Everyone knows the name Helen Gurley Brown, Cosmopolitan’s famous Editor-in-Chief and the inspiration for fictional NYC women like Carrie Bradshaw, Peggy Olson, and Hannah Horvath. A new novel set in 1960s New York sheds light on the surprisingly tumultuous beginning of Gurley Brown’s 32-year reign at Cosmo, including how she kept the lights on at the magazine even as she was railroaded by Hearst executives.
When Gurley Brown took the reins in 1965, she was best known as the author of the controversial Sex and the Single Girl, and was viewed as an unbecoming choice to lead a magazine with a rich literary history. But the changes she brought—from sexy covers featuring young women to grabby headlines that were the precursor to clickbait—turned Como’s fortunes around and revolutionized women’s magazines.
The story of those early months is told through the eyes of Gurley Brown’s fictional assistant, in Renee Rosen’s historical novel PARK AVENUE SUMMER (April 30, 2019). Informed by Rosen’s extensive research—including interviews with Lois Cahall, who considered Helen her second mother—the novel contains irresistible details only those closest to Helen would know.
ABOUTMad Men meets The Devil Wears Prada as Renée Rosen draws readers into the glamour of 1965 New York City and Cosmopolitan Magazine, where a brazen new Editor-in-Chief--Helen Gurley Brown--shocks America by daring to talk to women about all things off limits...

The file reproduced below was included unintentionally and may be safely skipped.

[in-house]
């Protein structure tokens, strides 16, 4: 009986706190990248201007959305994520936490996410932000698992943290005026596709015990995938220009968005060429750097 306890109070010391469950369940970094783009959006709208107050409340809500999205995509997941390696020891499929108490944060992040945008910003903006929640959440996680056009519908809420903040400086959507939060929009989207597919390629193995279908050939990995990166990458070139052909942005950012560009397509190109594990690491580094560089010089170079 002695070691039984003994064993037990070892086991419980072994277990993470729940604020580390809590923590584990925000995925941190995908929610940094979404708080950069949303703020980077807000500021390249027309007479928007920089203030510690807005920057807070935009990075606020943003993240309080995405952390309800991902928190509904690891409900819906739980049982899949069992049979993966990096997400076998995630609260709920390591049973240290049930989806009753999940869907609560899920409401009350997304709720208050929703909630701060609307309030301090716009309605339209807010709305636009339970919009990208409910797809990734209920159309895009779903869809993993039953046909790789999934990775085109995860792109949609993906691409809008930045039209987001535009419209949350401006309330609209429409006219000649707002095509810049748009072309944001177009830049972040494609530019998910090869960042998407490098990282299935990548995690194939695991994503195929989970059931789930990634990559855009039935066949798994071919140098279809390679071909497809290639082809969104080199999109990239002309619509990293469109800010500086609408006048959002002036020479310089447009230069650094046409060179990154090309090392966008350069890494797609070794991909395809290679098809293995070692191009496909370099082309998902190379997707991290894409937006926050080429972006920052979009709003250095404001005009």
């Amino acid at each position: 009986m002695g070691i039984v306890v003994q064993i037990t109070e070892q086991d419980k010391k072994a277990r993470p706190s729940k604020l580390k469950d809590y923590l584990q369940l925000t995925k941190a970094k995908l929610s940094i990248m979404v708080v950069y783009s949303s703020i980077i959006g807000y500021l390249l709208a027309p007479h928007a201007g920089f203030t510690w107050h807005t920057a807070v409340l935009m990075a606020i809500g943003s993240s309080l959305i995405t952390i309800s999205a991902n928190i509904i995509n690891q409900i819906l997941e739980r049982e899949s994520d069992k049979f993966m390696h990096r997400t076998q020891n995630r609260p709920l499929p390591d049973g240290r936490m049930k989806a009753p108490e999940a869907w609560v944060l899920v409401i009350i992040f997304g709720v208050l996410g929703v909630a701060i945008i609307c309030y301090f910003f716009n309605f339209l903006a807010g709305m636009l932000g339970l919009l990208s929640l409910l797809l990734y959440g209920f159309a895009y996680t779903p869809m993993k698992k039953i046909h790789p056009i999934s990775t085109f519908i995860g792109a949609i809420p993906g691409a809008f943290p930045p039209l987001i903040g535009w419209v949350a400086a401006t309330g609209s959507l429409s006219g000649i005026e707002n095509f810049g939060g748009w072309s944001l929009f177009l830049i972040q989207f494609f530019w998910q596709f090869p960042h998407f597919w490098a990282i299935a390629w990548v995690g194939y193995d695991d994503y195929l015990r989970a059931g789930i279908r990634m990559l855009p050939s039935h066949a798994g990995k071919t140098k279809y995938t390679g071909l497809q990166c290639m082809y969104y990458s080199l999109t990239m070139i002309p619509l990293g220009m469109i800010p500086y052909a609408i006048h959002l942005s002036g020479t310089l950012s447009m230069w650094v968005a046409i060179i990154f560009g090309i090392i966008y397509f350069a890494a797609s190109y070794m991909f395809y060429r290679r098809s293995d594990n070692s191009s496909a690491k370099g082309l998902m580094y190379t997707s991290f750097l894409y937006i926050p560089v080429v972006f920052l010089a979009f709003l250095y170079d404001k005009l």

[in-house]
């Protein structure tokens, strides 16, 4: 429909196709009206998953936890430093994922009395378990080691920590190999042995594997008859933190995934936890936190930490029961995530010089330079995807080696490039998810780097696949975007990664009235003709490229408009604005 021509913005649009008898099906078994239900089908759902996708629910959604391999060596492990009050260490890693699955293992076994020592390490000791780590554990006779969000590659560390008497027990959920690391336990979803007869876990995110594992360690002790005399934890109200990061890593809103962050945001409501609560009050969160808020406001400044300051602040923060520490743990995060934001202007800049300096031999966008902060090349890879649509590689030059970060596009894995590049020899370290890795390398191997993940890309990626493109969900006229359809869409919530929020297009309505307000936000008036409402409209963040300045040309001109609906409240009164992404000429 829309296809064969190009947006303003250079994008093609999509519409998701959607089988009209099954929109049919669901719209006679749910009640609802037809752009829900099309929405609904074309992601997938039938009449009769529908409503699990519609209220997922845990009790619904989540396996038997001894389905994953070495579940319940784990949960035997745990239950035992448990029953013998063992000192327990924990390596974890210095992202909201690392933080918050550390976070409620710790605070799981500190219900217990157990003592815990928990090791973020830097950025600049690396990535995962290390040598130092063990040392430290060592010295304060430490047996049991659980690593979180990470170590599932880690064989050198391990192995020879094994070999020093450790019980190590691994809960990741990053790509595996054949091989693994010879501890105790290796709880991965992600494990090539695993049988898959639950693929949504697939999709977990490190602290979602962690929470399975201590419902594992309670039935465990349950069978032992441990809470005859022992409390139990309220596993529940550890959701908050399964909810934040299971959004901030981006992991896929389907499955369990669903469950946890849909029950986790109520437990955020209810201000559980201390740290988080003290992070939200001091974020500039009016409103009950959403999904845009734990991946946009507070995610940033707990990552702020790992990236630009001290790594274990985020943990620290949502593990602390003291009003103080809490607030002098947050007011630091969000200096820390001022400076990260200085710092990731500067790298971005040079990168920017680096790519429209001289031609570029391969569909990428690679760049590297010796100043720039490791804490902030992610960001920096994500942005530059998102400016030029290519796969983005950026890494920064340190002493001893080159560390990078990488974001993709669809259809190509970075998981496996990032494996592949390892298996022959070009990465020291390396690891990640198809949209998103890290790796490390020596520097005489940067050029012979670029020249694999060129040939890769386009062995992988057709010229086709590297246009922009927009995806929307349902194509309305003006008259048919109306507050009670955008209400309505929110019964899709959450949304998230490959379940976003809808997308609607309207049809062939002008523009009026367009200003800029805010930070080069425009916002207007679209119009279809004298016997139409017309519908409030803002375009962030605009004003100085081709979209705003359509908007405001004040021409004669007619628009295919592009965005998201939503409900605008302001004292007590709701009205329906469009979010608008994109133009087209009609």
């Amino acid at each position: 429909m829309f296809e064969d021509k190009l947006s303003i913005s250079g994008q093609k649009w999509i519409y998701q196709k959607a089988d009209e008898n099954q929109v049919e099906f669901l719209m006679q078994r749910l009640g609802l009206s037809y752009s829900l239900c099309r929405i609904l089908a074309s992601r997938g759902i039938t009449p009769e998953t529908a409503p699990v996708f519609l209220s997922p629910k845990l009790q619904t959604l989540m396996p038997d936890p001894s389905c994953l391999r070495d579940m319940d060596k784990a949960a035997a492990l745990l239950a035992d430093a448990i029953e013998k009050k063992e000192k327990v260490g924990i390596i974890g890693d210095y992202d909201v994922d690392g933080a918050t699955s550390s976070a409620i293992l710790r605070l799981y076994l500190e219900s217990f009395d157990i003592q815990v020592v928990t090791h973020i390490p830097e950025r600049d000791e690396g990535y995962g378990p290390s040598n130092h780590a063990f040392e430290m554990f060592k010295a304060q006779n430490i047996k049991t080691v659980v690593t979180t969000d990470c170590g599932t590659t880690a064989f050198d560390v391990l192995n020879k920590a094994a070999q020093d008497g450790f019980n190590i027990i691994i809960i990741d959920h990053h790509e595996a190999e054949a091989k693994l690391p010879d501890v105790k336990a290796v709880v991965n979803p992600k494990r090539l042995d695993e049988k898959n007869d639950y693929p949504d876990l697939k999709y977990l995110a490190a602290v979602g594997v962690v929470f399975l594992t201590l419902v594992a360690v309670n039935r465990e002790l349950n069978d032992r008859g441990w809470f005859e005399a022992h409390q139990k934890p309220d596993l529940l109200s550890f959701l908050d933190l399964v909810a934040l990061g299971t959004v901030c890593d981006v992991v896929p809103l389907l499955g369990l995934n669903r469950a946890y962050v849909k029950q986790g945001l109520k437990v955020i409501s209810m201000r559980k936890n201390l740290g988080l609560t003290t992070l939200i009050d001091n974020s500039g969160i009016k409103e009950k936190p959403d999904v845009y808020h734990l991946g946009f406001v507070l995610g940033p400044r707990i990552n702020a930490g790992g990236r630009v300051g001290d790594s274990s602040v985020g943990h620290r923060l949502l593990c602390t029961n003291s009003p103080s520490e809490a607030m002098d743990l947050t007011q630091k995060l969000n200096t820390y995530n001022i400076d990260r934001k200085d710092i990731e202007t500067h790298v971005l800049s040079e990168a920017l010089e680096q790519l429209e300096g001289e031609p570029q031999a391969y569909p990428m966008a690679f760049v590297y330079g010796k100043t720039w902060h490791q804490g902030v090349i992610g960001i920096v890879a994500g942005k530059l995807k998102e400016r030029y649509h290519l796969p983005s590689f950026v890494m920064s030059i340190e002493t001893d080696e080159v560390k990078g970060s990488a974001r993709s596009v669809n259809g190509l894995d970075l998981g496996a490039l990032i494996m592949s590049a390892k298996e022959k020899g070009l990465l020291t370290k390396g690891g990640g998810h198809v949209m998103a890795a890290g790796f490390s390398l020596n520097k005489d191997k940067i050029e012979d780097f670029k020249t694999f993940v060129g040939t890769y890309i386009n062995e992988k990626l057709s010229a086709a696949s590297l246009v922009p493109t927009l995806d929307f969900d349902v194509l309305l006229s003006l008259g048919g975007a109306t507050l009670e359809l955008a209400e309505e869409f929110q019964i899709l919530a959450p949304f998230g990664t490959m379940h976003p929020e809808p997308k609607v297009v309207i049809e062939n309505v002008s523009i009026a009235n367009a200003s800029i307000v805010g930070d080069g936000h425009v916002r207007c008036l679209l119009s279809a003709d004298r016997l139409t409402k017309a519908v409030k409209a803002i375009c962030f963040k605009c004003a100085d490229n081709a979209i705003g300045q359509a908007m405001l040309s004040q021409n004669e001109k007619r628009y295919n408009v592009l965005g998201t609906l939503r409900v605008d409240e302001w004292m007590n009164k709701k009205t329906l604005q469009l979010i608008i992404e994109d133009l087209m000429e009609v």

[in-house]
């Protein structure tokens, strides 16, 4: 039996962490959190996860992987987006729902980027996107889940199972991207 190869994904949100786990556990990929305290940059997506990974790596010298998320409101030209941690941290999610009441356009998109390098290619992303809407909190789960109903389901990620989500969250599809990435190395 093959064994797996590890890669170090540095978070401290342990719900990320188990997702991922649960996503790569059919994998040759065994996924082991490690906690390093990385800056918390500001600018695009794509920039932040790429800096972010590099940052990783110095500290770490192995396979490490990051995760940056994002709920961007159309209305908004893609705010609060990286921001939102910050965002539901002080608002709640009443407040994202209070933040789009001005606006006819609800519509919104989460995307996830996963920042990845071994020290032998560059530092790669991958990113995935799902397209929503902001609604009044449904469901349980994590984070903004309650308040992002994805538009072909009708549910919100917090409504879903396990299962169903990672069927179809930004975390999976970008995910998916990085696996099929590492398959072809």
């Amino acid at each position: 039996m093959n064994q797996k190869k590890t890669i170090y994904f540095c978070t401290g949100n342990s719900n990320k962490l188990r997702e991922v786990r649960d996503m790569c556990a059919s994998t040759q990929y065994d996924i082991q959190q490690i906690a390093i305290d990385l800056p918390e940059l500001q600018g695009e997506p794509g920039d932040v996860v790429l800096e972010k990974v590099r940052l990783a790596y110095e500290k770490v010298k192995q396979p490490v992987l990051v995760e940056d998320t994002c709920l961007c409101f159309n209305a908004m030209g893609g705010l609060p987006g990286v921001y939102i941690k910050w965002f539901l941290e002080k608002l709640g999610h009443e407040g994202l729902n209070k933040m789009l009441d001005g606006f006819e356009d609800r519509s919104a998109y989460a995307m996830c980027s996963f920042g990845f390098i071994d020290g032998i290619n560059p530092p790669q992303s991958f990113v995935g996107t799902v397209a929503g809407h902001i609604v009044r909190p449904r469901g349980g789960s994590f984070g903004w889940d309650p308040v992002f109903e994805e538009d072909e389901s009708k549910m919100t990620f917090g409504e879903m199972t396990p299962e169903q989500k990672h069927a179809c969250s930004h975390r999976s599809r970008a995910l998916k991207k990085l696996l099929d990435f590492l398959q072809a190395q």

New York City is filled with opportunities for single girls like Alice Weiss who leaves her small Midwestern town to chase her big city dreams and unexpectedly lands the job of a lifetime working for Helen Gurley Brown, the first female Editor-in-Chief of a then failing Cosmopolitan Magazine.
Nothing could have prepared Alice for the world she enters as editors and writers resign on the spot, refusing to work for the woman who wrote the scandalous bestseller, Sex and the Single Girl. While confidential memos, article ideas, and cover designs keep finding their way into the wrong hands, someone tries to pull Alice into this scheme to sabotage her boss. But Alice remains loyal and becomes all the more determined to help Helen succeed. As pressure mounts at the magazine and Alice struggles to make her way in New York, she quickly learns that in Helen Gurley Brown's world, a woman can demand to have it all.
· How Hearst executives tried to railroad Helen’s vision for the magazine, and how she overcame them
· How the idea for Sex and the Single Girl actually came from Helen’s husband, David Brown, after they were married.
· The truth about the infamous “nooners” Helen took with her husband: cab rides through Central Park where they strategized about the magazine
· The truth about the “bosom memo” Helen sent to female staff
· The incredible influencers that were in Helen’s orbit: from then little-known writers like Nora Ephron and Judith Krantz, whom she hired; to celebrities in their own right like Hugh Hefner, Liz Smith, Lauren Bacall, Gloria Vanderbilt and Barbara Walters, among others